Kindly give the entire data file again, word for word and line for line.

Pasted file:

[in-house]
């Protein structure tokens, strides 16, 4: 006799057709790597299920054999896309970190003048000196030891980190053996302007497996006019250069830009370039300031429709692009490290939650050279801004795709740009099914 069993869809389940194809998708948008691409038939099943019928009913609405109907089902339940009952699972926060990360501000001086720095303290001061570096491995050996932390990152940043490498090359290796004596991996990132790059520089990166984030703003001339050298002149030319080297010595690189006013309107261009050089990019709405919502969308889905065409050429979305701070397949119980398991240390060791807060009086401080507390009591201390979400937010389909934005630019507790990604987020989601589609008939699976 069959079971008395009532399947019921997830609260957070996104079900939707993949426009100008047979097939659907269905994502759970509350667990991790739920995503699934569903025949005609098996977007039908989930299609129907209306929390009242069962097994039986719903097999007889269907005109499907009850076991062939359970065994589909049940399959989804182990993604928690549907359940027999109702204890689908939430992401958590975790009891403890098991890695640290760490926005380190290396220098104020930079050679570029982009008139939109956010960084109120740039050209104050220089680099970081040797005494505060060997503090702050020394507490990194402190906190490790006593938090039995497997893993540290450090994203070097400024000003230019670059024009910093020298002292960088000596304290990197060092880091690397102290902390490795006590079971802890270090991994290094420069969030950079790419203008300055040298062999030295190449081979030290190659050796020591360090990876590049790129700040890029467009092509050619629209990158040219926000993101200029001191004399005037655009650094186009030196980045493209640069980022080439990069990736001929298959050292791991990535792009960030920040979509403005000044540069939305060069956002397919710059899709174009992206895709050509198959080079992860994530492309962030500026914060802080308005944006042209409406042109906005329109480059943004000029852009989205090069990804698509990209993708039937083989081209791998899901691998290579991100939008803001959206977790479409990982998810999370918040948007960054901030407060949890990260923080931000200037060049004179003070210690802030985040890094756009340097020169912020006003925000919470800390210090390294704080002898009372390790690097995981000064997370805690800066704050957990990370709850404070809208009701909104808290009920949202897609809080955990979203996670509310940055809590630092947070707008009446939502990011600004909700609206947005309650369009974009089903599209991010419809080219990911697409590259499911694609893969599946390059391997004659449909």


[in-house]
């Protein structure tokens, strides 16, 4: 006799057709790597299920054999896309970190003048000196030891980190053996302007497996006019250069830009370039300031429709692009490290939650050279801004795709740009099914 069993869809389940194809998708948008691409038939099943019928009913609405109907089902339940009952699972926060990360501000001086720095303290001061570096491995050996932390990152940043490498090359290796004596991996990132790059520089990166984030703003001339050298002149030319080297010595690189006013309107261009050089990019709405919502969308889905065409050429979305701070397949119980398991240390060791807060009086401080507390009591201390979400937010389909934005630019507790990604987020989601589609008939699976 069959079971008395009532399947019921997830609260957070996104079900939707993949426009100008047979097939659907269905994502759970509350667990991790739920995503699934569903025949005609098996977007039908989930299609129907209306929390009242069962097994039986719903097999007889269907005109499907009850076991062939359970065994589909049940399959989804182990993604928690549907359940027999109702204890689908939430992401958590975790009891403890098991890695640290760490926005380190290396220098104020930079050679570029982009008139939109956010960084109120740039050209104050220089680099970081040797005494505060060997503090702050020394507490990194402190906190490790006593938090039995497997893993540290450090994203070097400024000003230019670059024009910093020298002292960088000596304290990197060092880091690397102290902390490795006590079971802890270090991994290094420069969030950079790419203008300055040298062999030295190449081979030290190659050796020591360090990876590049790129700040890029467009092509050619629209990158040219926000993101200029001191004399005037655009650094186009030196980045493209640069980022080439990069990736001929298959050292791991990535792009960030920040979509403005000044540069939305060069956002397919710059899709174009992206895709050509198959080079992860994530492309962030500026914060802080308005944006042209409406042109906005329109480059943004000029852009989205090069990804698509990209993708039937083989081209791998899901691998290579991100939008803001959206977790479409990982998810999370918040948007960054901030407060949890990260923080931000200037060049004179003070210690802030985040890094756009340097020169912020006003925000919470800390210090390294704080002898009372390790690097995981000064997370805690800066704050957990990370709850404070809208009701909104808290009920949202897609809080955990979203996670509310940055809590630092947070707008009446939502990011600004909700609206947005309650369009974009089903599209991010419809080219990911697409590259499911694609893969599946390059391997004659449909």